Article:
Researchers from the University of Otago in New Zealand working in remote mountains in Cambodia shed new light on lost history of an unidentified people studying their enigmatic funeral rituals.
Otago researchers have provided the early radiocarbon dates for the unusual jug and coffin burial record displayed in the high ledges of the rugged mountains in southern Cambodia, the Cardamom Mountains. Since 2003, they have been working for locate and examine 10 burial sitesand date it using samples from the wooden caskets, tooth enamel, and bone.
- Funeral urns
Together with colleagues from Cambodia, Austraia, USA and Scotland, Dr. Nancy Beavan and Sian Halcrow from the Department of Anatomy have published the dating of four sites in the publication Radiocarbon. This reveals that the mysterious funeral rituals, which are not like others documented in Cambodia, were practiced since at least 1395 AD until 1650 after Christ.
Beavan, currently in Cambodia, says that this period coincides with the decline and fall of the mighty kingdom of Angkor, which settled in the lowlands.
“Burial practices in the kingdom of Angkor and its successors included cremation in a location remotely similar to those we have found and studied. This marked difference suggests that, culturally speaking, these unidentified mountain dwellers were 'a world apart' from their lowland contemporaries.”.
To date, most of the research known on the cultural history of the Khmer regions it has focused on the lowlands, he says. "Through our work we hope to broaden the understanding of this history beyond the legacies of the great Khmer kingdom only to those who lived on its fringes.", He says.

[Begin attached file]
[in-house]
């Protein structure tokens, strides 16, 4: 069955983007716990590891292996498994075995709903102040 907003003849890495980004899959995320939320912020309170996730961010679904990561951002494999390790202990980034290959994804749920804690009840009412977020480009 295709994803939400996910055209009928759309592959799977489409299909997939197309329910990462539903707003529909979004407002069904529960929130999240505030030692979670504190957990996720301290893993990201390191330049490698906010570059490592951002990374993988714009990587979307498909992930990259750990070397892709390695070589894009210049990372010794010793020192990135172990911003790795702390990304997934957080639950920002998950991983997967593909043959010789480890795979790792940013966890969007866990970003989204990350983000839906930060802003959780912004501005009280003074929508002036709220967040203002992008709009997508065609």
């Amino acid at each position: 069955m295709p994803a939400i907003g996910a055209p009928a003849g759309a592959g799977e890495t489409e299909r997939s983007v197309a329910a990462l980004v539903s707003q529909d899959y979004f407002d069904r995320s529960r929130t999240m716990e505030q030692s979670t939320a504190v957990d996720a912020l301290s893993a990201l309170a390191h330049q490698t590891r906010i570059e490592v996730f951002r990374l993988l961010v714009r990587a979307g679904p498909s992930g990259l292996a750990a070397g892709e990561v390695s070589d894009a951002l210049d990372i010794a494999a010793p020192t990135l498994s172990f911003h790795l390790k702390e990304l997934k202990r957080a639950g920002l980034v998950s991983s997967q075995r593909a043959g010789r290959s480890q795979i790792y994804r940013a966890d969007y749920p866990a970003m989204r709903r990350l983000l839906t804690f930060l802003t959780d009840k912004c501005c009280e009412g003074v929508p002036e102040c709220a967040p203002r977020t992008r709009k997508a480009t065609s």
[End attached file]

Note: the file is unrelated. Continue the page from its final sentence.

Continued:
Sian Halcrow says archaeological finds from 10 other sites, which both she and Beavan have prepared for publication, will offer Important new clues as to who these mysterious people were, its culture, its commercial connections and biological adaptation to the environment.
Given the wild and remote locations of the placesThe fieldwork has not been without its problems, says Beavan.
“In 2010 one of our camps was invaded by a wild elephant in the dead of night and had to be driven out by our camping team hitting pots. Turns out we had made camp between two tempting stands of wild banana. We packed up and left after that”.
University of Otago
Graduated in Journalism and Audiovisual Communication, since I was little I have been attracted to the world of information and audiovisual production. Passion for informing and being informed of what is happening in every corner of the planet. Likewise, I am pleased to be part of the creation of an audiovisual product that will later entertain or inform people. My interests include cinema, photography, the environment and, above all, history. I consider it essential to know the origin of things to know where we come from and where we are going. Special interest in curiosities, mysteries and anecdotal events in our history.